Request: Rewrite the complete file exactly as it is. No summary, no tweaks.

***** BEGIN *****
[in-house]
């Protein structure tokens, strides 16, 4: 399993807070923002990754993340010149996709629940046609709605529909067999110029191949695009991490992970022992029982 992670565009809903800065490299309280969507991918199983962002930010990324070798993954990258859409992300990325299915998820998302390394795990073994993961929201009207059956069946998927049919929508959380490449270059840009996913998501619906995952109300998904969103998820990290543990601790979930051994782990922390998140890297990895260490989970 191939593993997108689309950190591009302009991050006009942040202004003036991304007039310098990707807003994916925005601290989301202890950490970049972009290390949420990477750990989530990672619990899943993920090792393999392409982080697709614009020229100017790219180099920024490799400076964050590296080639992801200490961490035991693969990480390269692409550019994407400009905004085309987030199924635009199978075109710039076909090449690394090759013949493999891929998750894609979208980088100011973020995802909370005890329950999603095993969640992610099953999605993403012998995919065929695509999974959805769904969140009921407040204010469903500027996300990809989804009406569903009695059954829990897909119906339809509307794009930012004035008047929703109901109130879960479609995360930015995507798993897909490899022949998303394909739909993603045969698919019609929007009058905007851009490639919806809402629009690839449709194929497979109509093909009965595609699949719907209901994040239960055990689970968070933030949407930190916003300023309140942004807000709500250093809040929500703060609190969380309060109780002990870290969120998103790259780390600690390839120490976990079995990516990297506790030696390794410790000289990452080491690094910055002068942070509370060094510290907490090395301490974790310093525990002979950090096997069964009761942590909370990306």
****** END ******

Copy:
[in-house]
């Protein structure tokens, strides 16, 4: 399993807070923002990754993340010149996709629940046609709605529909067999110029191949695009991490992970022992029982 992670565009809903800065490299309280969507991918199983962002930010990324070798993954990258859409992300990325299915998820998302390394795990073994993961929201009207059956069946998927049919929508959380490449270059840009996913998501619906995952109300998904969103998820990290543990601790979930051994782990922390998140890297990895260490989970 191939593993997108689309950190591009302009991050006009942040202004003036991304007039310098990707807003994916925005601290989301202890950490970049972009290390949420990477750990989530990672619990899943993920090792393999392409982080697709614009020229100017790219180099920024490799400076964050590296080639992801200490961490035991693969990480390269692409550019994407400009905004085309987030199924635009199978075109710039076909090449690394090759013949493999891929998750894609979208980088100011973020995802909370005890329950999603095993969640992610099953999605993403012998995919065929695509999974959805769904969140009921407040204010469903500027996300990809989804009406569903009695059954829990897909119906339809509307794009930012004035008047929703109901109130879960479609995360930015995507798993897909490899022949998303394909739909993603045969698919019609929007009058905007851009490639919806809402629009690839449709194929497979109509093909009965595609699949719907209901994040239960055990689970968070933030949407930190916003300023309140942004807000709500250093809040929500703060609190969380309060109780002990870290969120998103790259780390600690390839120490976990079995990516990297506790030696390794410790000289990452080491690094910055002068942070509370060094510290907490090395301490974790310093525990002979950090096997069964009761942590909370990306």